But as luck would have it, my generous lending library -- how I love you, SAPL -- is chock-full of other works by Mr. Collins.  Twenty-three of them, to be exact.  However, since most of them are unfortunately available only as downloadable e-books, and as I had just completed the 600+ pages of The Woman in White (you can read my pithy and insightful review here.) I was most intrigued by A House to Let, which lists joint authorship by Mr. Collins and two of my favorite Victorian authors -- Charles Dickens, Elizabeth Gaskell -- plus a writer called Adelaide Anne Proctor. I was intrigued -- how interesting to compare some of my favorites on a collaborative novel.  Well, novella, to be exact, since it's a mere 94 pages.  According to The Victorian Web, A House to Let was originally published as a 1958 Christmas edition of the magazine Household Words.

A House To Let is comprised of six chapters: an introductory chapter credited to both Collins and Dickens; then a chapter by each author individually; and a closing chapter, again written by Collins and Dickens (of course, as the editor, Charles Dickens gets top billing). 

Our story begins in the first chapter, "Over the Way," jointly written by Dickens and Collins. An elderly lady named Sophonisba, upon the advice of her physician, rents a house in London for several months.  Her manservant, Trottle, finds the perfect place.  The only drawback is that it is directly opposite a mysterious house, which has stood vacant for many years.  Sophonisba is not put off by this, but soon after moving in, she believes that a mysterious eye is watching her from the vacant house.  She is determined to learn its history, and both Trottle and Sophinisba's old friend and admirer, Jabez Jarber, get to work to trace the previous owners and tenants.

Each subsequent chapter, written by a different author, traces another owner or tenant in the history of the mysterious house.  This was an interesting (and quick) way to compare the styles of the different authors, each of which show some of their personal, typical styles.  The first chapter was fairly light, witty, and easy to read, and I definitely recognized Collins' direct, easy-to-read style. The second chapter, "The Manchester Marriage" is classic Gaskell, a beautifully written, somewhat tragic domestic tale of a couple from Manchester who move into the house.  It is the second marriage for the wife, who was widowed when her first husband was lost at sea.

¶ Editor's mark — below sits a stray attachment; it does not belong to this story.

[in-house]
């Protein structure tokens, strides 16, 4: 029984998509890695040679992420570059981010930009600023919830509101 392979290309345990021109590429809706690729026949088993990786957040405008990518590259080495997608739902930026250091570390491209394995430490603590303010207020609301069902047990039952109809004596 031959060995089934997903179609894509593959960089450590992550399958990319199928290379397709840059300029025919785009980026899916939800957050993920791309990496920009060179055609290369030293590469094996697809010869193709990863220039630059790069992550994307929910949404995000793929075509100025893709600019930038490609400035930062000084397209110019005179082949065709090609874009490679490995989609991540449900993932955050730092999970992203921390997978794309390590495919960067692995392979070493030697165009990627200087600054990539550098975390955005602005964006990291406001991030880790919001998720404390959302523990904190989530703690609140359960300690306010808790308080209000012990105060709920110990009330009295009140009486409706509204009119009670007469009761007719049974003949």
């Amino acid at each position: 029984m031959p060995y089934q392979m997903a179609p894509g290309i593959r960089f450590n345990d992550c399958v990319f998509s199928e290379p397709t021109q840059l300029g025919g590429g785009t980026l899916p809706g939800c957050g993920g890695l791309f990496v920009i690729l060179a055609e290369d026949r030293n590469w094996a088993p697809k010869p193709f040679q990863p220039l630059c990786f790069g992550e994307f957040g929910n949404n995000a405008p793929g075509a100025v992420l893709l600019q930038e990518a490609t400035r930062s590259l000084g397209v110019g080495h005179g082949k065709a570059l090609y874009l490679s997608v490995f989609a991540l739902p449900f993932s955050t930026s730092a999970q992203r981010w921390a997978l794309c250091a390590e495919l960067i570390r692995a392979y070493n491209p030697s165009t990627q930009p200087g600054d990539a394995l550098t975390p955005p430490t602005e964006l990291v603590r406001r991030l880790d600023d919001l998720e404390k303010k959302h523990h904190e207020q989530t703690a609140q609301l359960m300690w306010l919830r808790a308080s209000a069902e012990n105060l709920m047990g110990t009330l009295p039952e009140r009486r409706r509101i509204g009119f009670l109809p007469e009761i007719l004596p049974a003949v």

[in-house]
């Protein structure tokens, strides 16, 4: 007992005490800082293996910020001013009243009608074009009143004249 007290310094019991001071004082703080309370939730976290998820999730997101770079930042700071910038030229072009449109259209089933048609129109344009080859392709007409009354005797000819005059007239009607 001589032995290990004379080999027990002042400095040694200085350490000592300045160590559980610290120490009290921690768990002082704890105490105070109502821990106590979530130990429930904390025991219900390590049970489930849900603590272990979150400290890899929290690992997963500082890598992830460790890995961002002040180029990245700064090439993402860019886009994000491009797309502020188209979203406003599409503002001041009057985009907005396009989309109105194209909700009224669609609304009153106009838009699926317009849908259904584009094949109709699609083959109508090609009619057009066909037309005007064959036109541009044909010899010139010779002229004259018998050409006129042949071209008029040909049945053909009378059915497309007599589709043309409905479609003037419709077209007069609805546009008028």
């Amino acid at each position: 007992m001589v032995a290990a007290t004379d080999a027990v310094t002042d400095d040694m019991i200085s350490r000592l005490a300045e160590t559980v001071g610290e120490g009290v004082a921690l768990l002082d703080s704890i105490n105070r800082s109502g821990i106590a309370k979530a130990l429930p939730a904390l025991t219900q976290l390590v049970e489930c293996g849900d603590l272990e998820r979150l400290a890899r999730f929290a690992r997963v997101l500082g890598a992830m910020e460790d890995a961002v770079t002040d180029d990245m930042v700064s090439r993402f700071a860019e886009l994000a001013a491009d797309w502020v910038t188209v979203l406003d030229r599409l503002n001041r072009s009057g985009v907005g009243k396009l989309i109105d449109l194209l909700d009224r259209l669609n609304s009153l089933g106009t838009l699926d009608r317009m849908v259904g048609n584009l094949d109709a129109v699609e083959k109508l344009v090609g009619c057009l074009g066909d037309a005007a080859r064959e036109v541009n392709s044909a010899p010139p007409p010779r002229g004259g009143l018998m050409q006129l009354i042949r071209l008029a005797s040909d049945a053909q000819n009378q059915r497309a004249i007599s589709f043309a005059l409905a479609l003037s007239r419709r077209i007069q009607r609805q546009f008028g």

However, the third and fourth chapters were nearly my undoing.  I didn't care much for the third story, "Going Into Society," which was the Dickens contribution, about a carnival man and his friend, a dwarf who is desperate to join high society.  One of Dickens' greatest strenghts is his fascinating, quirky, supporting characters.  They're wonderfully colorful when sprinkled throughout his novels, but ten pages straight was a bit much for my taste.  It's written in dialect, which I found difficult to wade through, and besides, I've always found carnival and circus characters a little unnerving.  The fourth chapter was also tough, as it's written as a long narrative poem by Adelaide Anne Procter.  I know next to nothing about poetry, so this was pretty challenging, though it's only ten pages long.

I was glad I stuck with it though -- the Wilkie Collins story, "Trottle's Report," is a standout.  It's spooky and gothic, with creepy, mysterious characters, just as I expected from Collins.  And the final chapter "Let at Last," wraps up the mystery and provides the reader with a happy ending.  Without giving anything away, I'll just say it's exactly what I would have expected from Dickens, very reminiscent of Oliver Twist or Little Dorrit.

This book is a nice introduction to some Victorian writers.  Although the stories are all meant to go together, I could have easily skipped the chapters by Dickens and Procter, which I didn't much care for anyway.  Still, it's a quick respite after some of the lenghty works by these authors.  If you want to try Dickens, Collins, or Gaskell, but you don't have time or energy to attack a 600 page tome, this is a fine place to start.